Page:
Do you have a bathroom, kitchen, or outdoor faucet that seems to be suffering from low water pressure? Best Plumbing is here to help! Fortunately, low water pressure is usually a minor issue that can be solved without extensive plumbing work. The real trick is to identify the reason for the low pressure, since there may be many possible causes. Here are a few common situations that can cause low water pressure in Seattle and Bellevue homes:
Build up of sediment can clog your pipes and/or slow the flow of water to a particular faucet. If this is the case, it will usually only affect a single faucet, and a simple pipe cleaning should resolve the problem. If you have noticed low water pressure in multiple areas of your home, it is likely a different issue.
If you’ve noticed a sudden or dramatic drop in water pressure, it could have been caused by a leaking pipe. A plumber will be able to examine your home for signs of a water leak, and if necessary, will be able to repair or replace the affected pipe.
A damaged or faulty faucet can also cause low water pressure. If the internal parts no longer function properly, the valves may not fully open. In that case, the flow of water would be partially blocked, resulting in lower pressure. In this situation, it is best to have a plumber replace your faucet completely.
If you notice occasional low water pressure from one or more of your faucets, consider how many water sources are in use at that time. In some homes, water pressure may be reduced when water is being used in multiple locations (showers, sinks, washing machines, dishwashers) simultaneously. If this is an ongoing issue, you can always consider enlarging your home’s main water pipes to help increase the water pressure.
For help diagnosing your low water pressure problems, call Best Plumbing! We serve homeowners throughout the Greater Seattle area.
Multi-family dwellings make up a large percentage of Seattle’s current construction boom. While necessary to help alleviate the city’s housing crunch, erecting a large apartment complex or multiple condos on what used to be parcel of land used for a single residence can lead to some significant plumbing issues.
One potential problem for new development is how to handle drainage. A rise in urban density also means a rise in urban storm water runoff, which can be a serious concern in the Emerald City. Because apartments and condos don’t have a yard to help absorb water, it’s important that they properly utilize storm drains and catch basins to effectively direct water to prevent flooding and property damage.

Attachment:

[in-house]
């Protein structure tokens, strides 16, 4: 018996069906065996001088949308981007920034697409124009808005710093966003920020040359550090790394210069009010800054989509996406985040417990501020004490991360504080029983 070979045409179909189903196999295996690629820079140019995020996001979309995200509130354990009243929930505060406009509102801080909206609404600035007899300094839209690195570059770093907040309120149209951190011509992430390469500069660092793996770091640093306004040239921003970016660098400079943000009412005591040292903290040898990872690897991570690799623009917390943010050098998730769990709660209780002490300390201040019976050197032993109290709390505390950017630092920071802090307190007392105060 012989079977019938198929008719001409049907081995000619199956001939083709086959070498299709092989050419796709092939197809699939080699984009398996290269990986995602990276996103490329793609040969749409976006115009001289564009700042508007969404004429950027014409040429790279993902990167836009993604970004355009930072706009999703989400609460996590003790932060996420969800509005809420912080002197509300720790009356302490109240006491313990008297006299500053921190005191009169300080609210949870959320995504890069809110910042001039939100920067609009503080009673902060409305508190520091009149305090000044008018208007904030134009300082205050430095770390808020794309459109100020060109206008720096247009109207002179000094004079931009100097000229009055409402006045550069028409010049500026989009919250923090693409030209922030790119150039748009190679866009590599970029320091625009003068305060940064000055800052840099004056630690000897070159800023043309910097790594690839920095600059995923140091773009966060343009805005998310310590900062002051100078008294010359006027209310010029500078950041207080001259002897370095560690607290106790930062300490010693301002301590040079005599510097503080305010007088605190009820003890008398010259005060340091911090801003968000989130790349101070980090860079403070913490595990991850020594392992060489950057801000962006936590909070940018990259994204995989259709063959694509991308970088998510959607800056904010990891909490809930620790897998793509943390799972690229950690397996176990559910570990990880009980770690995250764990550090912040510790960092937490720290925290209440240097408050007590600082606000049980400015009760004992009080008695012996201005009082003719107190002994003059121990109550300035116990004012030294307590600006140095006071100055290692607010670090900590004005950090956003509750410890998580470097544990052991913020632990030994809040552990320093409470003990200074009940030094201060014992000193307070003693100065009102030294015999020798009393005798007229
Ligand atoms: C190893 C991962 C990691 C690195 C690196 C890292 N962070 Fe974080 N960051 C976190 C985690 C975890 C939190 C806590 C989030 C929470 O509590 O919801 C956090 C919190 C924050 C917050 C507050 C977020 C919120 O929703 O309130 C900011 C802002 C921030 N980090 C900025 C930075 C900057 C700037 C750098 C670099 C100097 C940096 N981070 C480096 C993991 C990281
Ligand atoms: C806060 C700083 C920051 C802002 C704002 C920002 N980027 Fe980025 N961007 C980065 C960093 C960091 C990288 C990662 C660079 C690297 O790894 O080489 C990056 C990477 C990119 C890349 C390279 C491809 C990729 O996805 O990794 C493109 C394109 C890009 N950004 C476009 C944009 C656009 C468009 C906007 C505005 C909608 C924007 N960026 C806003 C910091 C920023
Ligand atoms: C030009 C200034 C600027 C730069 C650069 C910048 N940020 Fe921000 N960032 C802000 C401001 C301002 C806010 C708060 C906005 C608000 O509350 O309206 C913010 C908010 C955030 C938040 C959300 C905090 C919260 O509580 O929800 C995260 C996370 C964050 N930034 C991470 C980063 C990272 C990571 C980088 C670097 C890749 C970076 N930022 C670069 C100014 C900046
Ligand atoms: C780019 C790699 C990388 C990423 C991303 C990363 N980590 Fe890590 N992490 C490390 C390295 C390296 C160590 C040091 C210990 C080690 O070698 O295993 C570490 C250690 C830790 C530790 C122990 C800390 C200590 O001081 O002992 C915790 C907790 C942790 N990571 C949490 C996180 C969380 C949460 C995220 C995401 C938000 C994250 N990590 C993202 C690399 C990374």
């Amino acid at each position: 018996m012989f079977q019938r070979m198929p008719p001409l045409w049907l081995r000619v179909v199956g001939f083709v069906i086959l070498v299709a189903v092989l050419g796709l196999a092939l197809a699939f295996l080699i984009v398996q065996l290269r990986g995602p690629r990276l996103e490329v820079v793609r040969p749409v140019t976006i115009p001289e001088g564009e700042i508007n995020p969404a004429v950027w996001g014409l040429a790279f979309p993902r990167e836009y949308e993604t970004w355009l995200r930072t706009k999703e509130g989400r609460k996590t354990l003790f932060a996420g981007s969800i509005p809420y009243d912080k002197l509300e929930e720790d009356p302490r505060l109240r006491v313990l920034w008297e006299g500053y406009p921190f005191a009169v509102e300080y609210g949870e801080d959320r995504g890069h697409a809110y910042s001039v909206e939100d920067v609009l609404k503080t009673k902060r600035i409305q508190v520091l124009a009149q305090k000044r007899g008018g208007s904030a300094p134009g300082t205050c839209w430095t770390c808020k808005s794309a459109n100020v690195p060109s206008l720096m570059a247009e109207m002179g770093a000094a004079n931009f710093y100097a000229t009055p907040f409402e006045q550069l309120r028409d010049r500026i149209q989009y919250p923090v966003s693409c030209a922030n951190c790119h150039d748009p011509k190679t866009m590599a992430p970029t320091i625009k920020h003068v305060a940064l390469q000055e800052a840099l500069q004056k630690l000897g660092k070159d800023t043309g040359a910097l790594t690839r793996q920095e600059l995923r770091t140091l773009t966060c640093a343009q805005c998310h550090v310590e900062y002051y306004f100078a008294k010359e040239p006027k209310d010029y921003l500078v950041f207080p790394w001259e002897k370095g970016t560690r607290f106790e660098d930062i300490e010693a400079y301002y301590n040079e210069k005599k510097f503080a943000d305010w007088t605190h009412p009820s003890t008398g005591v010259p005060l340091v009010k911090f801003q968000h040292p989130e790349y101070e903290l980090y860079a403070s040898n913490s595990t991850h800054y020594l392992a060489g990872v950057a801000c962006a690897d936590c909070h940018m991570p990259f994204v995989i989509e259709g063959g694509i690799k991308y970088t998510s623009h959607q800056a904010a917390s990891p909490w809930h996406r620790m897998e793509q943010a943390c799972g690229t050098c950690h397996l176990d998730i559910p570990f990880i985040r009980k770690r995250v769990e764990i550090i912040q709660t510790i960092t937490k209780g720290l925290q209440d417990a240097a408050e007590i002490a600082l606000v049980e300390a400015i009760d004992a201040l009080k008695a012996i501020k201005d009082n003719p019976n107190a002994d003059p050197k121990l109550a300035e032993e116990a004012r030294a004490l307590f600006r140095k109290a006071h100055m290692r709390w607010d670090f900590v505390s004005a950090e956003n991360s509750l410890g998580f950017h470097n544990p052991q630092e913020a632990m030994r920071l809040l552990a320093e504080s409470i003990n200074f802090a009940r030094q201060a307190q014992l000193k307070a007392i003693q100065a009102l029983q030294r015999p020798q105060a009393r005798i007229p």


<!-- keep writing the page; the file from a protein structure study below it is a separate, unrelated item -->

Another issue for new construction is making sure that the water and sewage demands of a mult-family unit don’t overwhelm the existing infrastructure. Seattle’s aging plumbing and sewage network has a colorful history, where the concrete or clay pipes used prior to the 1960’s can turn up in unexpected places. As you can imagine, attaching a modern apartment complex to a 70 year-old pipe is a recipe for disaster.
For these reasons it’s important to work with a plumbing expert who is familiar with Seattle’s water challenges and infrastructure. Locally owned and operated for the past 50 years, Best Plumbing is up to the task! Our expert team works with developers and contractors to plan and execute new construction plumbing solutions that are safe, efficient, and cost-effective. Contact us today by calling (206) 785-2360.
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If something starts to smell a bit off in your bathroom, it’s easy to get concerned and to be unsure how to solve the problem. The Best Plumbing experts are here to help! There are three main reasons why you could have a sewer smell in your bathroom or home:
It is possible that sewer could be backed up in your shower drain. To check that this is not the case, use a flashlight and shine it down into the drain of your shower. You can also run the water to make sure that everything is draining as it should be.
In the bottom of your shower there is a drain that has a small indented area to hold water. This is called a P Trap, and they are also installed in sinks and toilets. The P Trap holds water at all times, allowing water to continually pass through, while stopping sewer gasses from coming up and entering your bathroom. If you don’t use the shower or a floor drain often, the P Trap can dry out and allow methane gas from the sewer to enter your bathroom. Add water back into the P Trap in order to stop this unwanted airflow.
If pipes have become loosened or a cleanout cap has come undone in your bathroom or basement, this can create an area where sewer gas comes into your home. When this happens, the smell can be especially tricky to locate. Inspect all of your pipes and cleanouts to ensure that nothing has come loose.
For more sewer and plumbing tips, check out our blog and Youtube channel.